Gyasi Zardes‘ international career has been harder to kill off than one of those horror movie heroes. No matter how many times The Next Big Striker comes around, ready to supplant him, the Columbus Crew forward keeps coming back to score goals for the United States.
Thursday’s Gold Cup semifinal against Qatar was just the latest instance. On a night when the U.S. was largely outplayed by the reigning continental champions from Asia, Zardes was in the perfect place at the perfect time, redirecting Nicholas Gioacchini‘s low, centering feed in the 86th minute — after earlier good work from another substitute, Eryk Williamson — to give the Americans a 1-0 victory and a spot in Sunday’s final.
That Zardes played the role of hero is likely a surprise to many observers. There have long been calls to replace him with younger, more technical players. But the Crew forward’s continued impact isn’t a surprise to Gregg Berhalter. He has long had an affinity for Zardes, rescuing the forward’s career after he had fallen out of favor — and even spent time at right back — during his final season with the LA Galaxy in 2017.
Even in this tournament, Zardes has been far from first choice, with the bulk of the minutes going to Daryl Dike. But Berhalter has never forgotten what Zardes can do. The forward’s six goals led the team in 2019, the last full campaign prior to the pandemic. And with Dike struggling, Zardes was given the chance to make an impact off the bench. He delivered once again.
“He’s the ultimate team player,” said Berhalter about Zardes after the match. “And he supports the whole team, and all he wants is for the group to win. I think he came in and made a big impact, and that’s the type of guy he is. His work rate is always there. He always is dangerous for chances. And he showed it again today.”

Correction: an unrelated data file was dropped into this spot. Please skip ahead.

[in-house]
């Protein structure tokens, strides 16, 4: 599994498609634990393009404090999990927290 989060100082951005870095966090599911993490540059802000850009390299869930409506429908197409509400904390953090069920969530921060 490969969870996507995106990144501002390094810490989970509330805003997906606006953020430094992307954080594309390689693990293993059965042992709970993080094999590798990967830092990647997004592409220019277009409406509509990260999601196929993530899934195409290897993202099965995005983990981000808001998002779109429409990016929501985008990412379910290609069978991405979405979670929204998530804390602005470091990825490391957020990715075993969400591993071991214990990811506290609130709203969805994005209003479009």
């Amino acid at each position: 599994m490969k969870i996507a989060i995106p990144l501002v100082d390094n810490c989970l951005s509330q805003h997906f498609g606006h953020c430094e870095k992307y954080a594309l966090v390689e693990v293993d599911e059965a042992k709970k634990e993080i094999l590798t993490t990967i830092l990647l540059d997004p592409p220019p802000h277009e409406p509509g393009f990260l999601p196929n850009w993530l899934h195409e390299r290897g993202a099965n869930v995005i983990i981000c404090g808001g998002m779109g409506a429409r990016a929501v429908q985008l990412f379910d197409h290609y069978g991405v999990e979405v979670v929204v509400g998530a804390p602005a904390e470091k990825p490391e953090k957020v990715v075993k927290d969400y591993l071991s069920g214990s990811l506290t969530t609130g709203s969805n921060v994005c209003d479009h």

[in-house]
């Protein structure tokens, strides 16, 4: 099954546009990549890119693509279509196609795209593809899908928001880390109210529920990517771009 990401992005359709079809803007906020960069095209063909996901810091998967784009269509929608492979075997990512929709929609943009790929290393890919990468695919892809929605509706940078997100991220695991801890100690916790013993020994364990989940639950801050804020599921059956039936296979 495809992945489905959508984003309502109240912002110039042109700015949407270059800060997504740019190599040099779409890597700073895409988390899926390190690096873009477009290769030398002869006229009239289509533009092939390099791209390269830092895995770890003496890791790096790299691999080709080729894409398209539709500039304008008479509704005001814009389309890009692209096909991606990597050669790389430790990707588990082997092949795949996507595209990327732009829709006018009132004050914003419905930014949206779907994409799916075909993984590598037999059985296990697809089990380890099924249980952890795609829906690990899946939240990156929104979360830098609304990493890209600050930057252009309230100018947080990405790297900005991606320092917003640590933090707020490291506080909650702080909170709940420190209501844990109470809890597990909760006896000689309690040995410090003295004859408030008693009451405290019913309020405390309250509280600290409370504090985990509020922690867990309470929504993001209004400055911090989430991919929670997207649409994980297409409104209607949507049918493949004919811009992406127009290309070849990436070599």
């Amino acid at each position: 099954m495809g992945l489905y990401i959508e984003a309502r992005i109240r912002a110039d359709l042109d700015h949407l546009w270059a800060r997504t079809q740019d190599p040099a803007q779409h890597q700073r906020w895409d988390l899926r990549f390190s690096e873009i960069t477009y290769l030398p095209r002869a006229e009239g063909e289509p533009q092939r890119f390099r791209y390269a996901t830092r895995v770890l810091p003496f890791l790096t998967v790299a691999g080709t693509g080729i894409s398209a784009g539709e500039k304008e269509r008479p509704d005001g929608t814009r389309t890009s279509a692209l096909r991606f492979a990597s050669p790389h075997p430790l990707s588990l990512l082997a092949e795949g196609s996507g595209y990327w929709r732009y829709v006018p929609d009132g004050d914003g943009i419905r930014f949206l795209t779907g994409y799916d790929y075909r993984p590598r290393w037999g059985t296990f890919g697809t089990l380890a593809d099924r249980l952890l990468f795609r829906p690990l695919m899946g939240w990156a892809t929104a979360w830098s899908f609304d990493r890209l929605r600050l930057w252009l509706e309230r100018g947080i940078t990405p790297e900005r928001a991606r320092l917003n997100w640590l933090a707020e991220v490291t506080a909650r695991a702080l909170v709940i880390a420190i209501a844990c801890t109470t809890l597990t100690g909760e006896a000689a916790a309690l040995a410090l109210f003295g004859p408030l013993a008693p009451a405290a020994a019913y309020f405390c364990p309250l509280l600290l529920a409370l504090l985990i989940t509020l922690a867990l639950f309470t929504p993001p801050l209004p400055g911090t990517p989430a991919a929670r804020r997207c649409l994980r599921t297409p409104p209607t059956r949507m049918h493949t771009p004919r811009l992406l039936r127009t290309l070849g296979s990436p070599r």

It was a night where if this had been a boxing match, the U.S. would have been way behind on points. As is its habit, Qatar was content to cede possession and try to nail the U.S. on the break. But not only did the Qataris threaten in transition, there were also times when it effectively carved apart the U.S. defense form a patient buildup.
“I think the problem the first half was our attacking mids weren’t in the pockets enough, and we didn’t find them enough in dangerous positions to then activate the wingers and the forward behind backline,” said Berhalter.
The U.S. manager also bemoaned his side’s inability to win duels, and he mentioned that is something that will have to improve in the final.
Had it not been for U.S. keeper Matt Turner, Qatar might very well have put the game beyond the Americans reach before halftime. According to ESPN Stats & Informatioin, Turner was credited with just three saves, but two in particular were outstanding, with Turner pushing a deflection from teammate James Sands around the post in the 13th minute, and then getting his fingertips to Abdulaziz Hatem’s attempt three minutes later.
At that point, Turner — and some of his teammates — had taken up residency inside Qatar’s collective head, and it proved pivotal in the 61st minute. After a lengthy VAR review, Sands was judged to have taken down Akram Afif. Kellyn Acosta then engaged in some gamesmanship in terms of trying to unsettle Qatar penalty taker Hassan Al-Haydos. Al-Haydos then tried to chip his attempt into the net, but sent it over the bar instead, and the U.S. was still alive.
“Listen, I don’t think that the words that [were] said will be good for a press conference, but it’s just normal back and forth,” Turner said about the lead-up to the penalty attempt. “It was a big moment, obviously, in an international tournament. Tensions are high, emotions are running high. And for me, I just tried to let the guy know that…